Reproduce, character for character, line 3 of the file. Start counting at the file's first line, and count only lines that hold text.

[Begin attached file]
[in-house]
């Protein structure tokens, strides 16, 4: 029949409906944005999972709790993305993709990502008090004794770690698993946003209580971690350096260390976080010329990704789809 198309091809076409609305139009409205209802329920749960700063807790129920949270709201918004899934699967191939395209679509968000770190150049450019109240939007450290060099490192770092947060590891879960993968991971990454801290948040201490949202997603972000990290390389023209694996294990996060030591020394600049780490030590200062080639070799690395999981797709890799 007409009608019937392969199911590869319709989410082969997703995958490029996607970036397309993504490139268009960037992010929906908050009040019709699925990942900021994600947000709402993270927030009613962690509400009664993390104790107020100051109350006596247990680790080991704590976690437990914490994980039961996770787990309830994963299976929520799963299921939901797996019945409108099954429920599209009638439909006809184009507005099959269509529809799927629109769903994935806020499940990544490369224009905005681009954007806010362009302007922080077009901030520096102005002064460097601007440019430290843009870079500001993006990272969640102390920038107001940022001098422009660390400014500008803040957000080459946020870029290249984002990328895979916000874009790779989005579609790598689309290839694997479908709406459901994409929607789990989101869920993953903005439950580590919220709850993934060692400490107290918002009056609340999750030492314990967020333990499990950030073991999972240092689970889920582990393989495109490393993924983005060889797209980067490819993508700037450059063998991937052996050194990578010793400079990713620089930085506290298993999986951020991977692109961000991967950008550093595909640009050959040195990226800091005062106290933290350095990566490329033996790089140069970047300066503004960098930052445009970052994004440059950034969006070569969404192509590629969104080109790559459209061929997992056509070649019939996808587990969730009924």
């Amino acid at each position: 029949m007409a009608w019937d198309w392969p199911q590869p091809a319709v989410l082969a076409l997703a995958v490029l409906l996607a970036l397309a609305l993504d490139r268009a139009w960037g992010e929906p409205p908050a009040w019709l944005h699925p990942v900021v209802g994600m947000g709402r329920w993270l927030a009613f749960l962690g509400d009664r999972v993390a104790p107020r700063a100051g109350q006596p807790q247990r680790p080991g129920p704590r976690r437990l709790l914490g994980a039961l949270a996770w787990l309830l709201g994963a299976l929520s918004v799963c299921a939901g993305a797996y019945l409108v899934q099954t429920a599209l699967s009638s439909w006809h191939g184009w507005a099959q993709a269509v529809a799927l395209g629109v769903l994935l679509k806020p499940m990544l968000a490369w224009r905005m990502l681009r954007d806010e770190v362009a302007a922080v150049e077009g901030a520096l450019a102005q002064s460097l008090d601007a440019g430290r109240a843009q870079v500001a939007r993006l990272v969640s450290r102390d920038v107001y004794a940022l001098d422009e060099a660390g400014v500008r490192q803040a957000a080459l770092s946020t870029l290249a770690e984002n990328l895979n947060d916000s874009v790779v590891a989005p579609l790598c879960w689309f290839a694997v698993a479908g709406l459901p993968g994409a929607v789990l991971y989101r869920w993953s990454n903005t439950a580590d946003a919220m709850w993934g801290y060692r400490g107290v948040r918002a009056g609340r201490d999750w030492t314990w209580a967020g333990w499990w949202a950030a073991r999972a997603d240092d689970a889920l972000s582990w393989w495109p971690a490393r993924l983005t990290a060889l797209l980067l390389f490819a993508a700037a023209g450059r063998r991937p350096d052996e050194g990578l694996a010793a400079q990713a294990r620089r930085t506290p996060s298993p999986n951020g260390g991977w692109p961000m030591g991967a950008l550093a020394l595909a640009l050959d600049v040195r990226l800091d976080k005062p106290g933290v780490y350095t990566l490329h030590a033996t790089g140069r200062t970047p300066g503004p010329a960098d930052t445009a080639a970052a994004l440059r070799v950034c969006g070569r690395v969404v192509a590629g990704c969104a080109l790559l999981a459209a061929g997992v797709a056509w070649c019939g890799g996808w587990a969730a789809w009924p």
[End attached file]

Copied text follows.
């Amino acid at each position: 029949m007409a009608w019937d198309w392969p199911q590869p091809a319709v989410l082969a076409l997703a995958v490029l409906l996607a970036l397309a609305l993504d490139r268009a139009w960037g992010e929906p409205p908050a009040w019709l944005h699925p990942v900021v209802g994600m947000g709402r329920w993270l927030a009613f749960l962690g509400d009664r999972v993390a104790p107020r700063a100051g109350q006596p807790q247990r680790p080991g129920p704590r976690r437990l709790l914490g994980a039961l949270a996770w787990l309830l709201g994963a299976l929520s918004v799963c299921a939901g993305a797996y019945l409108v899934q099954t429920a599209l699967s009638s439909w006809h191939g184009w507005a099959q993709a269509v529809a799927l395209g629109v769903l994935l679509k806020p499940m990544l968000a490369w224009r905005m990502l681009r954007d806010e770190v362009a302007a922080v150049e077009g901030a520096l450019a102005q002064s460097l008090d601007a440019g430290r109240a843009q870079v500001a939007r993006l990272v969640s450290r102390d920038v107001y004794a940022l001098d422009e060099a660390g400014v500008r490192q803040a957000a080459l770092s946020t870029l290249a770690e984002n990328l895979n947060d916000s874009v790779v590891a989005p579609l790598c879960w689309f290839a694997v698993a479908g709406l459901p993968g994409a929607v789990l991971y989101r869920w993953s990454n903005t439950a580590d946003a919220m709850w993934g801290y060692r400490g107290v948040r918002a009056g609340r201490d999750w030492t314990w209580a967020g333990w499990w949202a950030a073991r999972a997603d240092d689970a889920l972000s582990w393989w495109p971690a490393r993924l983005t990290a060889l797209l980067l390389f490819a993508a700037a023209g450059r063998r991937p350096d052996e050194g990578l694996a010793a400079q990713a294990r620089r930085t506290p996060s298993p999986n951020g260390g991977w692109p961000m030591g991967a950008l550093a020394l595909a640009l050959d600049v040195r990226l800091d976080k005062p106290g933290v780490y350095t990566l490329h030590a033996t790089g140069r200062t970047p300066g503004p010329a960098d930052t445009a080639a970052a994004l440059r070799v950034c969006g070569r690395v969404v192509a590629g990704c969104a080109l790559l999981a459209a061929g997992v797709a056509w070649c019939g890799g996808w587990a969730a789809w009924p």